Achieving for Delta mayoral candidate George Harvie has pledged to push for the replacement of the aging George Massey Tunnel. (Photo submitted)

Harvie to push for Massey Bridge if elected Delta mayor

“Doing nothing is not an option,” says former city manager about replacing the aging tunnel

Delta mayoral candidate George Harvie is pledging to push for the province to move forward with construction of a new bridge across the Fraser River.

Noting it has been one year since the provincial government’s “cancellation” of the George Massey Tunnel replacement project, Harvie said that if elected he will advocate for all levels of government to step up and get the bridge back on track.

“How much longer will Delta residents have to endure an unsafe and unhealthy daily commute?” Harvie said in a press release. “Every single day I hear this issue on the doorsteps — families are frustrated by the province’s lack of action on a new crossing, and from being late for dance class or sports practice, to missing important appointments, it’s affecting their quality of life.

“Doing nothing is not an option. That’s why as mayor, one of my top priorities will be getting to the table with the federal and provincial governments and a newly-elected Mayor’s Council to push for the replacement of the aging George Massey Tunnel.”

According to the provincial government’s project website, the tunnel is a key component of the regional and provincial transportation system, carrying an average of 80,000 vehicles each day. It was estimated the replacement project, which was put on hold Sept. 6, 2017 while an independent technical review of the project could be performed, would save commuters an average of 30 minutes per day and reduce collisions by 35 per cent.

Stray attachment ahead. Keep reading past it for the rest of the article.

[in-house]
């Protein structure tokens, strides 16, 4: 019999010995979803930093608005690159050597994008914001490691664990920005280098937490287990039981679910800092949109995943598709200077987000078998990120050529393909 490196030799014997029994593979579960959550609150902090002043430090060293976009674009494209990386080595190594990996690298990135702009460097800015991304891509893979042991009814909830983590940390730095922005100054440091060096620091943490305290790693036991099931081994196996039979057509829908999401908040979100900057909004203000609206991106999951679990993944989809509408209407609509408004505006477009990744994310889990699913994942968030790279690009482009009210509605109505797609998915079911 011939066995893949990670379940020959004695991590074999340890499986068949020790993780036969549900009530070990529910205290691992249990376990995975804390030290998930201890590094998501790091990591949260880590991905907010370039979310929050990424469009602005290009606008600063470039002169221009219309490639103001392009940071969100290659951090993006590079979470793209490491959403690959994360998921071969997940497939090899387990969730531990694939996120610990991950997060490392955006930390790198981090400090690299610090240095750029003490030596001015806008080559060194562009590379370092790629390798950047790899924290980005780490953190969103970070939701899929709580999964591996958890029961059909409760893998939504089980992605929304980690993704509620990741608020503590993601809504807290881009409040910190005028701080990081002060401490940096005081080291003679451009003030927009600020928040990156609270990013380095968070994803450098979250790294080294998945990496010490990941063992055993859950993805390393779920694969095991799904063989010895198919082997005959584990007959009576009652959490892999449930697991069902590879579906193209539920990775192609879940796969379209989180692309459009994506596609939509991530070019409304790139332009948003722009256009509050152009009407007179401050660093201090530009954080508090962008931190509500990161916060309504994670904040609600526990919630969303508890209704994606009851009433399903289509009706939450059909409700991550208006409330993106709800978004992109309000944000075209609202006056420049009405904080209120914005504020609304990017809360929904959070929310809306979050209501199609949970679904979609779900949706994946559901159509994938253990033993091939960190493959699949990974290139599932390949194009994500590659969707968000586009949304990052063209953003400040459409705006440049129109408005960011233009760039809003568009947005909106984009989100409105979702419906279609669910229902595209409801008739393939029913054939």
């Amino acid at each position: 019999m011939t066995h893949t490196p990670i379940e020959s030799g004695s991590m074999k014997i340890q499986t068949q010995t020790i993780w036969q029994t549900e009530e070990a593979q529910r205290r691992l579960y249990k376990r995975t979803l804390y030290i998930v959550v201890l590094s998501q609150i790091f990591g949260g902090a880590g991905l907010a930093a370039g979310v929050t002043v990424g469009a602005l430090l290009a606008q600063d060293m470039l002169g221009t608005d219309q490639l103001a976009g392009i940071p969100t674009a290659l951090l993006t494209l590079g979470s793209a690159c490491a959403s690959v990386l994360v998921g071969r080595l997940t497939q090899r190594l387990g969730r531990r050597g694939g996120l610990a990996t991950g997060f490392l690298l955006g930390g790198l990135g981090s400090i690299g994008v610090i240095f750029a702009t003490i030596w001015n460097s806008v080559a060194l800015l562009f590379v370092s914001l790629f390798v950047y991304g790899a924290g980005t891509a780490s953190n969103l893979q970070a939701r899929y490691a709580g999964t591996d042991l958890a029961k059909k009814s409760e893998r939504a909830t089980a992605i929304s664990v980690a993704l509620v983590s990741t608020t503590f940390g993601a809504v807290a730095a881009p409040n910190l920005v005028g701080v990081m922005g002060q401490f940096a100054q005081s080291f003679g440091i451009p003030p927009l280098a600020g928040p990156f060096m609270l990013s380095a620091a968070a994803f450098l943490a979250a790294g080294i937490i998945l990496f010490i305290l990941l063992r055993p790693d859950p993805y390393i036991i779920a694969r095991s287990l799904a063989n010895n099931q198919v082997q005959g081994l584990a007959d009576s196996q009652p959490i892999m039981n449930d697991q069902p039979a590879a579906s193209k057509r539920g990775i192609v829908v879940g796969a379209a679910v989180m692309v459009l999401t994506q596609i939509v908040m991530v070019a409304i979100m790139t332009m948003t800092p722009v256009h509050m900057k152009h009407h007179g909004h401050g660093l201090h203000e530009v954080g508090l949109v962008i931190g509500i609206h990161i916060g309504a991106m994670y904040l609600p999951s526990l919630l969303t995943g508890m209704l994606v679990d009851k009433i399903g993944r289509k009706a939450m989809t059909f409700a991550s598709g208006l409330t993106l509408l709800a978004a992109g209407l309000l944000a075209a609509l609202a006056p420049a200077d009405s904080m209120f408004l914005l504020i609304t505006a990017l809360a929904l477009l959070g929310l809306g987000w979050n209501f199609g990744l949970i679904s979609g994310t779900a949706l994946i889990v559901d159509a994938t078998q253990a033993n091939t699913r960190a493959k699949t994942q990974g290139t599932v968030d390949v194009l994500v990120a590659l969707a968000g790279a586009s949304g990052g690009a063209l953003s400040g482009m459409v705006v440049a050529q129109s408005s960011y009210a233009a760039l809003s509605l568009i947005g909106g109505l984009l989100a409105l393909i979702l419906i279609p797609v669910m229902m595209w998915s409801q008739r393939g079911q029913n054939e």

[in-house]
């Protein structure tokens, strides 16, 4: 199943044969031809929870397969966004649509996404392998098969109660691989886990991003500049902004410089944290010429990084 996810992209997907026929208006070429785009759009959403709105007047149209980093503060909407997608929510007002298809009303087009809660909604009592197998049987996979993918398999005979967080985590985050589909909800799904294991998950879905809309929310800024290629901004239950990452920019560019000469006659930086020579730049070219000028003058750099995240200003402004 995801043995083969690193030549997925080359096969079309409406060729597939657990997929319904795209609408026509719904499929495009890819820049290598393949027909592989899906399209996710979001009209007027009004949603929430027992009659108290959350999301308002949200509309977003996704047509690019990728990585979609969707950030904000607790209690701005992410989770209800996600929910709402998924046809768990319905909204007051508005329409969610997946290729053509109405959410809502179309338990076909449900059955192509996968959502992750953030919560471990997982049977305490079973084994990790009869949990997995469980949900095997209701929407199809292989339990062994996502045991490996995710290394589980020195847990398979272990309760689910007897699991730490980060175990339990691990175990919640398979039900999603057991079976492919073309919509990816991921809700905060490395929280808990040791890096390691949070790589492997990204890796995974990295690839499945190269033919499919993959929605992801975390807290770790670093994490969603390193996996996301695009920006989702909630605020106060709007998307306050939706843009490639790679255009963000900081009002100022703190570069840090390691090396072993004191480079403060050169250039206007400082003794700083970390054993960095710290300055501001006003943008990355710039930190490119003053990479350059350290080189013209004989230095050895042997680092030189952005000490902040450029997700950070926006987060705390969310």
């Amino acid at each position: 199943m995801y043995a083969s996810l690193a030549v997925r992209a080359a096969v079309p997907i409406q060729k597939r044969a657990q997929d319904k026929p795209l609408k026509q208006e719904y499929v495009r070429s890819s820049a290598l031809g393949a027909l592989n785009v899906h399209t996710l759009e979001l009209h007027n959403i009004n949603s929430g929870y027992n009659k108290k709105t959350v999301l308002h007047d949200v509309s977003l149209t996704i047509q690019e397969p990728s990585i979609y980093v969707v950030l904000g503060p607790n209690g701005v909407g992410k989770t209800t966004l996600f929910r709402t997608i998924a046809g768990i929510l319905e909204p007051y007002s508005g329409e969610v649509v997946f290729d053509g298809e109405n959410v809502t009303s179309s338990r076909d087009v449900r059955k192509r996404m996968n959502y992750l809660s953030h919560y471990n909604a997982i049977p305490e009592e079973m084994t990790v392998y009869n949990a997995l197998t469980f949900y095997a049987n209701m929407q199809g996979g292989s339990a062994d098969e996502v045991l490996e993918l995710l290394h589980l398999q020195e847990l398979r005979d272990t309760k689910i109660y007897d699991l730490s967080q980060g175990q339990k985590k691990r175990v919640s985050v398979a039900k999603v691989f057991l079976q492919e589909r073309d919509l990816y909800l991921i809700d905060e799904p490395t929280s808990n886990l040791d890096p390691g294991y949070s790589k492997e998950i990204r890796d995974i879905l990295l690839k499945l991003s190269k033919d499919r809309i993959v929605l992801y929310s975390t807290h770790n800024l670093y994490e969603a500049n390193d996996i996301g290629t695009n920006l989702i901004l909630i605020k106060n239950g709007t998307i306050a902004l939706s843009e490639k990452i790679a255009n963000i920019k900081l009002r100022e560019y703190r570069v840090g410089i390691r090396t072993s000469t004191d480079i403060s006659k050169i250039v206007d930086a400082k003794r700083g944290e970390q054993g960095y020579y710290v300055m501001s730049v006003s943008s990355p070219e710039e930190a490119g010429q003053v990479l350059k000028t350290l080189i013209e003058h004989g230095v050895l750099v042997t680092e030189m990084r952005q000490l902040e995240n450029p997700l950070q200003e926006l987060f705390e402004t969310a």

READ MORE: Technical review of George Massey Tunnel underway

In his press release, Harvie said the aging tunnel has deteriorated “to the point of crumbling” and that all that congestion around the crossing amounts to 1 million hours each year of idling traffic releasing harmful greenhouse emissions.

“Not only is this commute congested, unsafe, and environmentally harmful, it’s seriously affecting economic development in Delta. In order to attract workers and investment to our community, we need a safe, healthy and efficient flow of goods and people into the city,” Harvie said.

“That’s why Achieving for Delta is taking a strong stance on a bridge. This option will relieve one of the worst highway bottlenecks in Canada and save businesses and commuters millions of dollars in time lost due to congestion and travel delays. A bridge is also our best choice in protecting Delta’s Agricultural Land Reserve and will dramatically improve emergency response times and reduce vehicle collisions by 35 percent.”

Harvie also said he will press the provincial government for diversified transportation options on the replacement project to promote healthier low-carbon transit choices and move the region towards its sustainability goals.

“I have a proven record in working across government lines to deliver for the people of Delta and I’m prepared to do what it takes to move this project forward. On this one-year anniversary of the tunnel replacement cancellation, I’m asking for your support in securing a new George Massey Bridge. Delta residents deserve no less.”

The civic election takes place on Saturday, Oct. 20, with advanced voting on Oct. 6, 10 and 11.

SEE ALSO: 26 candidates and counting for Delta civic election



editor@northdeltareporter.com

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